Managing and Cultivating Relationships with Consultants
The role and importance of private equity consultants has evolved significantly over the past few years. Historically, many GPs were baffled by how consultants operated and given the vast dollars that these groups represented, it became a clear point of frustration for groups trying to raise capital through these channels. One of the issues is that each of these consultants has its own process and works with its clients in a different way. The lack of uniformity in the approach/process can make it challenging for the uninitiated to navigate the complexity that is often involved in earning the seal of approval from these industry-leading gatekeepers.
In certain instances, consultants will only take action on the diligence side if they have (important) underlying clients requesting them to do work, so approaching them directly is futile. They need to be contacted directly by their client and asked to take steps. This approach is becoming increasingly less common as consultants, possibly at the prompting of their institutional clients, are taking a more proactive approach on behalf of clients. Typically, this takes the form of a research or thesis-driven canvassing of the private equity market that allows them to form a complete picture of investment performance, terms, structure, etc. and in doing so more accurately impart high quality guidance to their clients based on this knowledge base.
The frustration felt by GPs is that they often become excited by the initial interest of these consultants and become discouraged when after weeks of furnishing them with large quantities of data, they realize that their efforts aren’t rewarded with further meetings or dialogue. The due diligence requests are frequently time-consuming for GPs that are less familiar with the documentation required to satisfy these initial hurdles. Depending on the consultant’s relationship with their client, they may act as a discretionary manager of the client’s assets or it may be non-discretionary. In some instances, both types of clients may be appropriate LPs for the fund, so the processes involved will require separate types of follow-up. Non-discretionary clients will rely on the consultant for specific types of due diligence and advice during the process, but will also look to run their own due diligence process.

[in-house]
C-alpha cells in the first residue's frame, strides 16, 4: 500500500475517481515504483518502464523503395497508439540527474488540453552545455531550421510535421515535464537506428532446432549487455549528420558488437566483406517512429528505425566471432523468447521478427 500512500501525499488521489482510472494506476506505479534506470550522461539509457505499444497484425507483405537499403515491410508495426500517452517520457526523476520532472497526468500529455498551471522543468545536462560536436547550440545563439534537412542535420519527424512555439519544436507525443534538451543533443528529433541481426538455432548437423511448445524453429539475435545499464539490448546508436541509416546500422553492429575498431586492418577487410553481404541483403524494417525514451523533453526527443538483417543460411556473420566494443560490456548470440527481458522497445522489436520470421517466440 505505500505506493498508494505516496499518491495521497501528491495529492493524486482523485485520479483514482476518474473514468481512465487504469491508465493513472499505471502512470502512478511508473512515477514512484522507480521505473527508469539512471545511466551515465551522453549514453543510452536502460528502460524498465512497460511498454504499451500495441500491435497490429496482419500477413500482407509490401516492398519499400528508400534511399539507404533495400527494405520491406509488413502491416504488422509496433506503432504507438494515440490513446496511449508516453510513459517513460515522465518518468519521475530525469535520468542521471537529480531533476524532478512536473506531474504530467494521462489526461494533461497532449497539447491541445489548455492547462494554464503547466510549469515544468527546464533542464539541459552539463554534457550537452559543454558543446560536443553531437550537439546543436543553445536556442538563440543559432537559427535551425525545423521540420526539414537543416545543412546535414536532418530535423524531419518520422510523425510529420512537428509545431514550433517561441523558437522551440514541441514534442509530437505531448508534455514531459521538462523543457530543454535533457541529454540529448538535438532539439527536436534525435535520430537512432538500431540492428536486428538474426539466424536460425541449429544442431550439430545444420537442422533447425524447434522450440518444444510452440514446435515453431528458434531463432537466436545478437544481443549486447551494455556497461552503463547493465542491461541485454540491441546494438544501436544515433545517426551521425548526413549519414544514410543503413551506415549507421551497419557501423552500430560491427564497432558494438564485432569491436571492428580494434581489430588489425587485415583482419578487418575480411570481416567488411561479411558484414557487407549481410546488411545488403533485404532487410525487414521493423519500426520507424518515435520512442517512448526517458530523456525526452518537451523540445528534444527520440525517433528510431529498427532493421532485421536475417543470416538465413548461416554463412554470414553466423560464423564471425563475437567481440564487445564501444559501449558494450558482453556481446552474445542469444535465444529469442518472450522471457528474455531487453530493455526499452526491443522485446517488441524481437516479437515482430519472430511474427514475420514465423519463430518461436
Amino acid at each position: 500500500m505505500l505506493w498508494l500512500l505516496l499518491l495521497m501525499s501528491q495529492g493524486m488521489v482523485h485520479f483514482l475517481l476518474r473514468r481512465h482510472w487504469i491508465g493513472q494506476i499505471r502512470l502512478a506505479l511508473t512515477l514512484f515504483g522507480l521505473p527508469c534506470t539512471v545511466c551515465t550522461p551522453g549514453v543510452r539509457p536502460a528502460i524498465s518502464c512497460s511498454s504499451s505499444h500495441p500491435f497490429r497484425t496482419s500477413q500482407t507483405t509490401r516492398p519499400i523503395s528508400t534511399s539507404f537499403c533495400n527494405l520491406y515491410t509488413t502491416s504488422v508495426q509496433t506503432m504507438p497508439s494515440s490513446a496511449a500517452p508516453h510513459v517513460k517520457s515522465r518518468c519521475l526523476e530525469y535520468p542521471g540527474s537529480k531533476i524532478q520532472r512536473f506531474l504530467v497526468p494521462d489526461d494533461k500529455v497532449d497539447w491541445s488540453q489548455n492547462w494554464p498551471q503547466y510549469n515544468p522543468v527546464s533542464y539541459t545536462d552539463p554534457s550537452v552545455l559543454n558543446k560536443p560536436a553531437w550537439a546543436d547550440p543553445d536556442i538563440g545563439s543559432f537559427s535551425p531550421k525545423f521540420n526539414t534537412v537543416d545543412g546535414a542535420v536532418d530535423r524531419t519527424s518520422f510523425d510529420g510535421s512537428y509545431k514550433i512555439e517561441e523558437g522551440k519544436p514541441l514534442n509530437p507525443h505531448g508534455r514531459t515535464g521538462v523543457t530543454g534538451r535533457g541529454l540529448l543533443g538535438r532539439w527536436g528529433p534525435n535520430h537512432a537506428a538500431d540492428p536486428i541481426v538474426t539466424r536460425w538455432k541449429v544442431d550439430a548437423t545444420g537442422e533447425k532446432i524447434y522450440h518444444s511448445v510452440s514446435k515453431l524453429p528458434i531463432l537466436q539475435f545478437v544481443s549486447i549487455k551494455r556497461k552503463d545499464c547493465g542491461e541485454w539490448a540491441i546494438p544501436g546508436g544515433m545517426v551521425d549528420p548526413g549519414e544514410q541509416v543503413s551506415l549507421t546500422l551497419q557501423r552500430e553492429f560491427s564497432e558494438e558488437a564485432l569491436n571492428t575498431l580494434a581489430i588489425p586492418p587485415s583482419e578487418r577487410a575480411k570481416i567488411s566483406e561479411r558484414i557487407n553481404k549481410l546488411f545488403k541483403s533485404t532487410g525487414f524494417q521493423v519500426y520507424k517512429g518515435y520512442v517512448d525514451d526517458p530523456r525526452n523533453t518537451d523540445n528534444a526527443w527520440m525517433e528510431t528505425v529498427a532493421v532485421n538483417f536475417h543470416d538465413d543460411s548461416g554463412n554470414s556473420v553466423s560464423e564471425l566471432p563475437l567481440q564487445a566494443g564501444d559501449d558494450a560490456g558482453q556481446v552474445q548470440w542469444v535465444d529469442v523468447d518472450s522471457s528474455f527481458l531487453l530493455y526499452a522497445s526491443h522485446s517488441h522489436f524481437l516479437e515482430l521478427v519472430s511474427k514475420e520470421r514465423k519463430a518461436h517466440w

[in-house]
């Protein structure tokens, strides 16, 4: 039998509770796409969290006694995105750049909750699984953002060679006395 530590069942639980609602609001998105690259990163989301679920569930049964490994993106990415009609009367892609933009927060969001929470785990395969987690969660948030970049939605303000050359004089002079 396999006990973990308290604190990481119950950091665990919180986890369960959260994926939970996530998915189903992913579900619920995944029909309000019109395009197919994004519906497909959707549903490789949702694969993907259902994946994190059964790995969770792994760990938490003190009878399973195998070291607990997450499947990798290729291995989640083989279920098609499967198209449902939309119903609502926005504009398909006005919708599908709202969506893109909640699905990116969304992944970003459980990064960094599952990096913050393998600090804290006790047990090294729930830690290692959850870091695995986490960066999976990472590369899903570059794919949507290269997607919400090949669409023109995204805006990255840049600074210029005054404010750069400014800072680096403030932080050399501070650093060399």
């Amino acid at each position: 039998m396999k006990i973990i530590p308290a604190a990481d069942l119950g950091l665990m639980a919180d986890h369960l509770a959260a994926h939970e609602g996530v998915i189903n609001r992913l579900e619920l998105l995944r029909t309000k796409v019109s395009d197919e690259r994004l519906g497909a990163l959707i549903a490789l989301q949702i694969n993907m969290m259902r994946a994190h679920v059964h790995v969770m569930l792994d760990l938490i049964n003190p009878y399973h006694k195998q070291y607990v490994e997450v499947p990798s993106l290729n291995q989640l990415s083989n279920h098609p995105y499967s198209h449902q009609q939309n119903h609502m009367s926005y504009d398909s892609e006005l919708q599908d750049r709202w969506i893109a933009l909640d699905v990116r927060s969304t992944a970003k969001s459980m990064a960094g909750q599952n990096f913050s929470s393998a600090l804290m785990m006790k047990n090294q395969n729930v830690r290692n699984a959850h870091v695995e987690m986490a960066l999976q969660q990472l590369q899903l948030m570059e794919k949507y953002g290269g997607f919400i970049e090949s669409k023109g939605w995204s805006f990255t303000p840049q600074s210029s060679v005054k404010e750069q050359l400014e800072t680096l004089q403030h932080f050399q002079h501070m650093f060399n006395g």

There are a few key reasons that non-discretionary clients seek the use of outside resources in the form of a consultant, but chief among these are: i) ability to leverage the consultant’s research, market knowledge and sophistication, ii) lean on specific types of due diligence that may be a challenge for the client to perform themselves, and iii) as a litmus test to confirm the evidence of their own diligence efforts. On that last point, it is important to understand that when most consultants decide to recommend a fund, they provide their clients with a short report that lays out their findings. Developing relationships with the senior consultants that drive the findings shared in those critical reports is important because understanding and addressing their key concerns upfront can determine IF you receive their recommendation and also HOW they recommend the fund. The key concerns can change over time or be influenced by the needs and changing demands of the investment programs of their underlying clients.
That being said, deep relationships with the senior consultants developed over years of working together allow for insights into the thinking and approach that each of these advisors takes when looking at the market, enabling one to proactively adjust to those sensitivities to make the process easier. Consultants also require time to work through their extensive due diligence process and then work with clients, so they appreciate being contacted earlier in the fundraise to allow the necessary time to review the materials and engage their clients. It is also crucial to pay close attention to what the consultants tell you about their relationship with their clients. It is important that the GP appreciates the sensitivity of these relationships and doesn’t interfere or disintermediate the consultant in this process. In the rush to find the person pulling the purse strings, GPs can sometimes lose sight of the fact that these consultants are running their own businesses and certain actions can negatively impact their relationships with these clients. Circumventing the consultant can make them look uninformed or lacking in their follow-up or initiative. This can become very counterproductive for all parties.
Fundraising is like dancing and in dancing there’s a lead and a follow. Consultants are the lead in this scenario, so follow their lead and your dance card will never be empty!
Next on 60 Seconds with Sixpoint: LP Turnover: Sounds like Dessert, Feels like Desertion